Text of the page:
How to Build a Balcony: A Complete 6-Step Guide

Sip coffee and take in the sights perched on top of your handiwork

Ben Kissam
Written by Ben Kissam
Updated May 11, 2022
A balcony with many plants
Photo: Oscar Wong / Moment / Getty Images


Don't DIY if you don't know what you're doing.

Time to complete

72 hours

3+ days

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What you'll need:


  • Circular saw
  • Jigsaw
  • Post hole digger/auger
  • Power drill
  • Stud finder
  • Climber


  • 3-inch screws
  • Lag screws
  • Cement
  • Rebar
  • 4-by-4s or 6-by-6s (for posts)
  • 6-inch wide boards (for joists)
  • 12-inch deck lumber (for floor)
  • Caulk or flashing for ledger board
  • Corner brackets
  • Premade balcony railing

Imagine how relaxing it would be to sip a warm cup of coffee—or a frosty beer—from the comfort of your own two-story balcony. Guess what? It's totally possible if you're willing to put in the work.

However, building a balcony from scratch isn't a project for the casual weekend DIY warrior.  But with some thorough planning and careful work, you can realize the dream of building a balcony onto your home. Learn how to build a balcony in this step-by-step guide.

Prepping to Build a Balcony

Make Sure Building a Balcony DIY Is For You

Building a balcony is a challenging proposition involving lots of cutting, drilling, and setting. You will have to work from a ladder and drill directly into your home's rim joist—which, if damaged, could compromise the structural integrity of your home.

All this to say, make sure this is a project for you to tackle DIY. The average cost for a new balcony or deck is $7,630. You'll definitely spend more, but a local deck-building professional can ensure the job goes accordingly.

Treat this guide as a rough outline for your project. Each homeowner will need to check local codes and ordinances and consider their current yard when designing their build.

Get Building Permission (If Necessary)

Speaking of guidelines: Depending on your municipal building authority, you might need a permit to build a balcony or second-story deck on your home DIY. Failure to do so could result in the whole deck being removed, as well as substantial fines.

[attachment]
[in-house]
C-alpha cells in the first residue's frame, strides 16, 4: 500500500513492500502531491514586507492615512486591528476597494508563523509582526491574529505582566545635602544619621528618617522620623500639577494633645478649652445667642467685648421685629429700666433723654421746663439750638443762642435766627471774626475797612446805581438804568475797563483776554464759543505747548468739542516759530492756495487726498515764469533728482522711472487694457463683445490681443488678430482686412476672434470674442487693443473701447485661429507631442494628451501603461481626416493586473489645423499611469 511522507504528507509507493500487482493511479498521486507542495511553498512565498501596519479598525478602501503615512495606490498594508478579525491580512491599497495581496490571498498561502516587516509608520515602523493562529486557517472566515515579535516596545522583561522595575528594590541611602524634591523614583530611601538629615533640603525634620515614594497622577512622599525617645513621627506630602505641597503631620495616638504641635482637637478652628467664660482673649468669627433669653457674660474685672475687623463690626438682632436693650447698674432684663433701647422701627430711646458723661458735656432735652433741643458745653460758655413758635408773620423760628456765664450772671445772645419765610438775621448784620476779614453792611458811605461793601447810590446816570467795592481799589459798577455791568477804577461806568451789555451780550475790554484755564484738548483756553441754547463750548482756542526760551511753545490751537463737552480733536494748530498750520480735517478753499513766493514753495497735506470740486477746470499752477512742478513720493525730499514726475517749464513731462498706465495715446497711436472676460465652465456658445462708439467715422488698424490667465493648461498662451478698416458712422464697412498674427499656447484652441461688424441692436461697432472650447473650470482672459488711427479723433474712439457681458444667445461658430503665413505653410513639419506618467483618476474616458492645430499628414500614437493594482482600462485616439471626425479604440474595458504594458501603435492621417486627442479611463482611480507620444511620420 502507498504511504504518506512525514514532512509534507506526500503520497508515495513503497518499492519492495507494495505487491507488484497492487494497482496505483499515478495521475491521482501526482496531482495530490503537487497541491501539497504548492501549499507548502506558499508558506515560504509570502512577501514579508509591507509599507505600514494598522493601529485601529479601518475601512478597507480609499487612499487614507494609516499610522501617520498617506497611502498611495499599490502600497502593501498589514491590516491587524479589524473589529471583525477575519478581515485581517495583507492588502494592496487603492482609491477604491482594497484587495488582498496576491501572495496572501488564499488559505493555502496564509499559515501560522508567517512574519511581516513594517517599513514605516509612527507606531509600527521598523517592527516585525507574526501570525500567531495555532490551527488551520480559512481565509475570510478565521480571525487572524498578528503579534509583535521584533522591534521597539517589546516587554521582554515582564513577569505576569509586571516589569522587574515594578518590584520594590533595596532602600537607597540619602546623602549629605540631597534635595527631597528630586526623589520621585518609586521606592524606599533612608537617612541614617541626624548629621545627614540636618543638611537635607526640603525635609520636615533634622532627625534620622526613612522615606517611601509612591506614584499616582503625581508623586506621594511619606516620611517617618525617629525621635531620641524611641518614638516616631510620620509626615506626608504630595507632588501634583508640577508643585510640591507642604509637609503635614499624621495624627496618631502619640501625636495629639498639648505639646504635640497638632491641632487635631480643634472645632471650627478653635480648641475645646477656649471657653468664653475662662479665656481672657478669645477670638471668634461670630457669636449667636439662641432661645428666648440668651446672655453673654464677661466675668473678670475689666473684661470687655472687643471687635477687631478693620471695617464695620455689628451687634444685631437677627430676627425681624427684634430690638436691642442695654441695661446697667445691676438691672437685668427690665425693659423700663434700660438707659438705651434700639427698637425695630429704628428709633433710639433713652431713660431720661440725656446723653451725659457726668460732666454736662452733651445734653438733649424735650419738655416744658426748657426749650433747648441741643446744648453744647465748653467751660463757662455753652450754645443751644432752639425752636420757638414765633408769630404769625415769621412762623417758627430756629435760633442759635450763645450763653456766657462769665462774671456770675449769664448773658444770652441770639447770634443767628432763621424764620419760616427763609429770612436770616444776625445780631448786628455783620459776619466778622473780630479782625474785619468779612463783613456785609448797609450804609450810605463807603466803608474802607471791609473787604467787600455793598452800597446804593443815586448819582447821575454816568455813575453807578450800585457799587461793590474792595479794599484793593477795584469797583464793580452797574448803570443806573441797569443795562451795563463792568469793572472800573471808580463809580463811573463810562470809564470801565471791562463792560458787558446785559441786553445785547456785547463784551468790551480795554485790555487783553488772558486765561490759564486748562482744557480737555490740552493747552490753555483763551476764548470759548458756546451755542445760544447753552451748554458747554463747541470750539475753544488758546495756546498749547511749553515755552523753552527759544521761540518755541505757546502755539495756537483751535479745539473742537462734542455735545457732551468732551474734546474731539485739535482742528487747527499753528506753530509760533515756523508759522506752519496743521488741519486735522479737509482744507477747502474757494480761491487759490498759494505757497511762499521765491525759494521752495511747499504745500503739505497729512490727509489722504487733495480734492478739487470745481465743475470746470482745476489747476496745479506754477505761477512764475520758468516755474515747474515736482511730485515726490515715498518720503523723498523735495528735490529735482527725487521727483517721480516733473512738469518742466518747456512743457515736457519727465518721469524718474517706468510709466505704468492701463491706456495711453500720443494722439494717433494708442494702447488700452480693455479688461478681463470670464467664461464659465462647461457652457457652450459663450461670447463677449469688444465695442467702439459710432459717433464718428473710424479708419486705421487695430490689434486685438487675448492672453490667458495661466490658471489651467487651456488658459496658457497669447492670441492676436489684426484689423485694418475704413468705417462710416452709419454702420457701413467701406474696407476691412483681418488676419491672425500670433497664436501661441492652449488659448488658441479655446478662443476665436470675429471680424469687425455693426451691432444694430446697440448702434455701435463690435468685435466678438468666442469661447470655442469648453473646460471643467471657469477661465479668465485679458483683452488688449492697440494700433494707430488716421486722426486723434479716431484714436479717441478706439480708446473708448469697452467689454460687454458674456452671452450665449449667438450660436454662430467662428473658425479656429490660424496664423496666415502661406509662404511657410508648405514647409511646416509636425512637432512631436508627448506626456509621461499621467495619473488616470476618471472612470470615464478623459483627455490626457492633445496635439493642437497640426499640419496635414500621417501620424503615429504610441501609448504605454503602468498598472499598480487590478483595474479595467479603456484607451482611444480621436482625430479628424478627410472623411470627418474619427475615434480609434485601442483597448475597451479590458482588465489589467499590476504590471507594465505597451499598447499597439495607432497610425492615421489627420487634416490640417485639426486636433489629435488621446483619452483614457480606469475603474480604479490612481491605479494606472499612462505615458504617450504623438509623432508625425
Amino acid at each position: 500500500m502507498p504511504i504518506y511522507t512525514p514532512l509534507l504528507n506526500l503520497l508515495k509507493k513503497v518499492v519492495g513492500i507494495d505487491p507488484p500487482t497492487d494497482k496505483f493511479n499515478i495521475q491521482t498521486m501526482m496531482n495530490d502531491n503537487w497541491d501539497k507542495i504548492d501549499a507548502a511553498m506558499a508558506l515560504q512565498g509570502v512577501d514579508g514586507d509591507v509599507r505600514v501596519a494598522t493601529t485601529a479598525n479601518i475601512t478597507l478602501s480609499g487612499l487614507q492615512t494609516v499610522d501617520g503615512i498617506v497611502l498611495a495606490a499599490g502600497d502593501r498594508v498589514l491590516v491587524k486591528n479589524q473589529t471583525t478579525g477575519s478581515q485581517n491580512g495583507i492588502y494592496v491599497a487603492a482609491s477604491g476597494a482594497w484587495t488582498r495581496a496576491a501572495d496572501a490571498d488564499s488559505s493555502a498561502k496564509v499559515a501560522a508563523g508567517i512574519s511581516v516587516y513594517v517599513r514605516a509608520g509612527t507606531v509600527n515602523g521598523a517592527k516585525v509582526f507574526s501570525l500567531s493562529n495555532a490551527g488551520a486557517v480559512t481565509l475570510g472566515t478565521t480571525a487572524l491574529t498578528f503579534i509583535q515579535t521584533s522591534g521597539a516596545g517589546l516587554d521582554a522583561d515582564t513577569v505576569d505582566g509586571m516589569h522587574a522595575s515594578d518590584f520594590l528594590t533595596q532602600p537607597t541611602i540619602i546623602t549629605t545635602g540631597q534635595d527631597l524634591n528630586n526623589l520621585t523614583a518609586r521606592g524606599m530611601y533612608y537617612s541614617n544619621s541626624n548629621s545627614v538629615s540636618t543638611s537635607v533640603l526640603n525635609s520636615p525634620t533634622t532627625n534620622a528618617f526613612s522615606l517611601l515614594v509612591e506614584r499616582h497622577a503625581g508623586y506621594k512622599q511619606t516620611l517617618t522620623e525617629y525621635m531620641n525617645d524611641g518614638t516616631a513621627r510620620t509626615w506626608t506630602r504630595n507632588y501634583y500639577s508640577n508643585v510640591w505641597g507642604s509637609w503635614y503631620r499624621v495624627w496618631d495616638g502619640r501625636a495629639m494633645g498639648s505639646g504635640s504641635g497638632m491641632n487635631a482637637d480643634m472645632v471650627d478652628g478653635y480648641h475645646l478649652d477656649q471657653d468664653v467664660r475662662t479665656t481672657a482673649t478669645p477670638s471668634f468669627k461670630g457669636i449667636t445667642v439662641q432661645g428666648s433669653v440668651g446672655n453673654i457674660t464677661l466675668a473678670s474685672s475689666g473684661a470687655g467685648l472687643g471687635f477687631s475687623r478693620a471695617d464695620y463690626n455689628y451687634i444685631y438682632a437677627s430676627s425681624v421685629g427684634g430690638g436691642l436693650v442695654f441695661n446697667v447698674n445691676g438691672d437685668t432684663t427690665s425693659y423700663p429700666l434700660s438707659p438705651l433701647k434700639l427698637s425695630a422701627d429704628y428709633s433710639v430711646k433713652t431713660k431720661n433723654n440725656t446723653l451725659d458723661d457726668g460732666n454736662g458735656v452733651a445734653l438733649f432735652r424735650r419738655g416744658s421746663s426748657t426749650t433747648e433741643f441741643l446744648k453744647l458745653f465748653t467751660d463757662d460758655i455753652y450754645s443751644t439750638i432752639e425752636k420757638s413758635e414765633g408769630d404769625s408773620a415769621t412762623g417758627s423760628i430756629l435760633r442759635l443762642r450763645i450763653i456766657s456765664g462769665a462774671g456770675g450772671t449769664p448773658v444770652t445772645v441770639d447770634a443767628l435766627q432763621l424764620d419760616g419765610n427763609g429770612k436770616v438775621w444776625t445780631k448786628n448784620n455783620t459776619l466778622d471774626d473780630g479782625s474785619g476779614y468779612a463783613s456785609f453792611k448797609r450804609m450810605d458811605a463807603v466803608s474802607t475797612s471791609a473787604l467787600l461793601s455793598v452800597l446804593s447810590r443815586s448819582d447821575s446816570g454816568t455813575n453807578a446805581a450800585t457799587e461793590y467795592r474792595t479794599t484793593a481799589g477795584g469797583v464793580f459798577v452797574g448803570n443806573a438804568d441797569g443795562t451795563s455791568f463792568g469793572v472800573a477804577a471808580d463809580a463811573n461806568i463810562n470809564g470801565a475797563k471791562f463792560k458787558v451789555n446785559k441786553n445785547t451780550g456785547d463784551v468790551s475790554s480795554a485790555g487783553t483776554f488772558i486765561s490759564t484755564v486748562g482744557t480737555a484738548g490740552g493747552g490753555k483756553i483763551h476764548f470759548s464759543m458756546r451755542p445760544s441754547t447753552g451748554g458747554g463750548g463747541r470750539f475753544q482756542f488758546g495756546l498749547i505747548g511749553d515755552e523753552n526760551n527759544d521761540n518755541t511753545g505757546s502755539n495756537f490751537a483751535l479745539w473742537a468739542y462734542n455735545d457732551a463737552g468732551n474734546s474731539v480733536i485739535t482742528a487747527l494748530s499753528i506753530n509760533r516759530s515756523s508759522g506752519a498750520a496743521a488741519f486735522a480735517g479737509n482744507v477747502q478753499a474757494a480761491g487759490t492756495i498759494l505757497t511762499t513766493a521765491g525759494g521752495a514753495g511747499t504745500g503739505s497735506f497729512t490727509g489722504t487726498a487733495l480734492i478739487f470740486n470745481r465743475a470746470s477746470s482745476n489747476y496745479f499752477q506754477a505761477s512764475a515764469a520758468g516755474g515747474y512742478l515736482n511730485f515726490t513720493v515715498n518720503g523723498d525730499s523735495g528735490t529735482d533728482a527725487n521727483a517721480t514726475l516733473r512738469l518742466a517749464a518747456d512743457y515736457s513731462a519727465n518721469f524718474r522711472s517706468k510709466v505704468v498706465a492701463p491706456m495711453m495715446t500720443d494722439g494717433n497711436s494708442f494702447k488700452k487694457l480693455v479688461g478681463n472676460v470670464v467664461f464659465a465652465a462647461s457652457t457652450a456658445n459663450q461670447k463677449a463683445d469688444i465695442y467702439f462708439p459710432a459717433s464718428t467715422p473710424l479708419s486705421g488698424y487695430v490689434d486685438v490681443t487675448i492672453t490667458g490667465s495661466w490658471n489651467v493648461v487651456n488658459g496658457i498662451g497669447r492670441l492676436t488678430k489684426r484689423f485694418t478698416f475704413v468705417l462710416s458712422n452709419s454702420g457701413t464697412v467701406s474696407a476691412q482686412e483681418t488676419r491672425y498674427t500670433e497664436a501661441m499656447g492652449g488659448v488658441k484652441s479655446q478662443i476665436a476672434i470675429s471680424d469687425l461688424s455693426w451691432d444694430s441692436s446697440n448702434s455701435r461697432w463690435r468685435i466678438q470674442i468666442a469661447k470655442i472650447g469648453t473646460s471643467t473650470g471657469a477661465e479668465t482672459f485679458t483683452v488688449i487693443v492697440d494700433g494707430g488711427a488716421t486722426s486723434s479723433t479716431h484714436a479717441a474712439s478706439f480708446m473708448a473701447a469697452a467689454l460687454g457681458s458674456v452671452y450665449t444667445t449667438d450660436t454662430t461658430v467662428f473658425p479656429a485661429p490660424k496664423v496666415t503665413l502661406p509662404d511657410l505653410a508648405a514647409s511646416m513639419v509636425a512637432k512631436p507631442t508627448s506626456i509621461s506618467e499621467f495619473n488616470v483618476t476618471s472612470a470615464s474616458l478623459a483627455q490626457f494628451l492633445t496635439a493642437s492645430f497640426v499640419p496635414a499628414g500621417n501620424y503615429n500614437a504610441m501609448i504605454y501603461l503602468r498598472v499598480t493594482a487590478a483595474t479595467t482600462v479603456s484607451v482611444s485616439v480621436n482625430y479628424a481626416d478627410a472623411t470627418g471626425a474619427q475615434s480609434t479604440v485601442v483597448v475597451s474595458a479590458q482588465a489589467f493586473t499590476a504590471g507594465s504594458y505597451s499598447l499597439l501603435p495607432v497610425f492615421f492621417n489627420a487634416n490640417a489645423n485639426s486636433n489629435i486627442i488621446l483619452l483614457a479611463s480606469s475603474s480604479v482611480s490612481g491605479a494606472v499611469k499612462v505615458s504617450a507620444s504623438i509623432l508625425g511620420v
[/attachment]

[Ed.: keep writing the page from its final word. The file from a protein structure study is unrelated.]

Do your research and call around to verify you have all the necessary permissions to build before starting. Expect to pay a permit fee of around $25 in many states.

Design Your Balcony

Seek out design inspiration and determine what type of balcony youl want to build. A standard two-story rectangular balcony is what we'll discuss in this guide, but modifying the design or adding things like a walk-up staircase may fit your space and goals. 

We'll also assume you have a window or home entry in mind for your balcony. Otherwise, you'll need to spend a few extra steps determining construction needs or how you'll install a walk-up staircase for an external second-floor balcony.

Purchase All Necessary Materials 

The easiest way to figure out how much wood you'll need is to determine the square footage of your balcony. Your joists and frame pieces will vary based on the dimensions you choose. It will also factor in when deciding how big your post holes will be.

A small balcony is usually 4 feet by 9 feet, which creates enough room for a small table and two people to sit. Slightly bigger would be a 5 feet by 10 feet or 5 feet by 12 feet balcony, which can fit a table and things like a balcony garden, if you're interested in that sort of thing.

Pressure-treated wood rated to last at least 15 years is a popular choice for outdoor balcony builds. Deck lumber, red cedar, and composite deck board are all popular options as well.